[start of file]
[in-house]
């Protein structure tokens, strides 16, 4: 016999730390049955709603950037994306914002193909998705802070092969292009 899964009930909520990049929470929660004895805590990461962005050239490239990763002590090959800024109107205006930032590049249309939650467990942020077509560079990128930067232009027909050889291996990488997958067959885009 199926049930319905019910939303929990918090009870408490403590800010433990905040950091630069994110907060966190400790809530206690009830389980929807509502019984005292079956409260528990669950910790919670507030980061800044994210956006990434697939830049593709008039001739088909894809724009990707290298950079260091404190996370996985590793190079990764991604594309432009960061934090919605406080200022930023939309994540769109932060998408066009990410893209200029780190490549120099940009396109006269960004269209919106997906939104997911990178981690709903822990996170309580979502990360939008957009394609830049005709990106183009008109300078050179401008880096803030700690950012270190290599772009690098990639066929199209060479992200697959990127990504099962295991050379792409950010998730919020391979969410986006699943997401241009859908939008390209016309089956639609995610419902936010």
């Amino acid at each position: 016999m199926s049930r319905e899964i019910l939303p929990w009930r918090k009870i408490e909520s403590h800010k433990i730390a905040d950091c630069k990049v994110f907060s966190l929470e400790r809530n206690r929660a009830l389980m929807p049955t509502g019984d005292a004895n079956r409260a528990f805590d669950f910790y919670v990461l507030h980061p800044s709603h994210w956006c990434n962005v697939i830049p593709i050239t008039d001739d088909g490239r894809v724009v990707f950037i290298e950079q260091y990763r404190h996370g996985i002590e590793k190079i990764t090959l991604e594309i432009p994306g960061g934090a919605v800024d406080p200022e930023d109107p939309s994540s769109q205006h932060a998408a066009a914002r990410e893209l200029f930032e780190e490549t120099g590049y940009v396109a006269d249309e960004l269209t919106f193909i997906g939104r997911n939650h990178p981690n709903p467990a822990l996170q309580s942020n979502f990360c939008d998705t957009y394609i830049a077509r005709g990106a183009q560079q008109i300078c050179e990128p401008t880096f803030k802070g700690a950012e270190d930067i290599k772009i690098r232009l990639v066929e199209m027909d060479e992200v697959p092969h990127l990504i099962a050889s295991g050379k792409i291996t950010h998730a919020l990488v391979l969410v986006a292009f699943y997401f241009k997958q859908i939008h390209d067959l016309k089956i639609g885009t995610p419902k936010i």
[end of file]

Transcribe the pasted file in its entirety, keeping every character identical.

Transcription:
[in-house]
């Protein structure tokens, strides 16, 4: 016999730390049955709603950037994306914002193909998705802070092969292009 899964009930909520990049929470929660004895805590990461962005050239490239990763002590090959800024109107205006930032590049249309939650467990942020077509560079990128930067232009027909050889291996990488997958067959885009 199926049930319905019910939303929990918090009870408490403590800010433990905040950091630069994110907060966190400790809530206690009830389980929807509502019984005292079956409260528990669950910790919670507030980061800044994210956006990434697939830049593709008039001739088909894809724009990707290298950079260091404190996370996985590793190079990764991604594309432009960061934090919605406080200022930023939309994540769109932060998408066009990410893209200029780190490549120099940009396109006269960004269209919106997906939104997911990178981690709903822990996170309580979502990360939008957009394609830049005709990106183009008109300078050179401008880096803030700690950012270190290599772009690098990639066929199209060479992200697959990127990504099962295991050379792409950010998730919020391979969410986006699943997401241009859908939008390209016309089956639609995610419902936010």
């Amino acid at each position: 016999m199926s049930r319905e899964i019910l939303p929990w009930r918090k009870i408490e909520s403590h800010k433990i730390a905040d950091c630069k990049v994110f907060s966190l929470e400790r809530n206690r929660a009830l389980m929807p049955t509502g019984d005292a004895n079956r409260a528990f805590d669950f910790y919670v990461l507030h980061p800044s709603h994210w956006c990434n962005v697939i830049p593709i050239t008039d001739d088909g490239r894809v724009v990707f950037i290298e950079q260091y990763r404190h996370g996985i002590e590793k190079i990764t090959l991604e594309i432009p994306g960061g934090a919605v800024d406080p200022e930023d109107p939309s994540s769109q205006h932060a998408a066009a914002r990410e893209l200029f930032e780190e490549t120099g590049y940009v396109a006269d249309e960004l269209t919106f193909i997906g939104r997911n939650h990178p981690n709903p467990a822990l996170q309580s942020n979502f990360c939008d998705t957009y394609i830049a077509r005709g990106a183009q560079q008109i300078c050179e990128p401008t880096f803030k802070g700690a950012e270190d930067i290599k772009i690098r232009l990639v066929e199209m027909d060479e992200v697959p092969h990127l990504i099962a050889s295991g050379k792409i291996t950010h998730a919020l990488v391979l969410v986006a292009f699943y997401f241009k997958q859908i939008h390209d067959l016309k089956i639609g885009t995610p419902k936010i």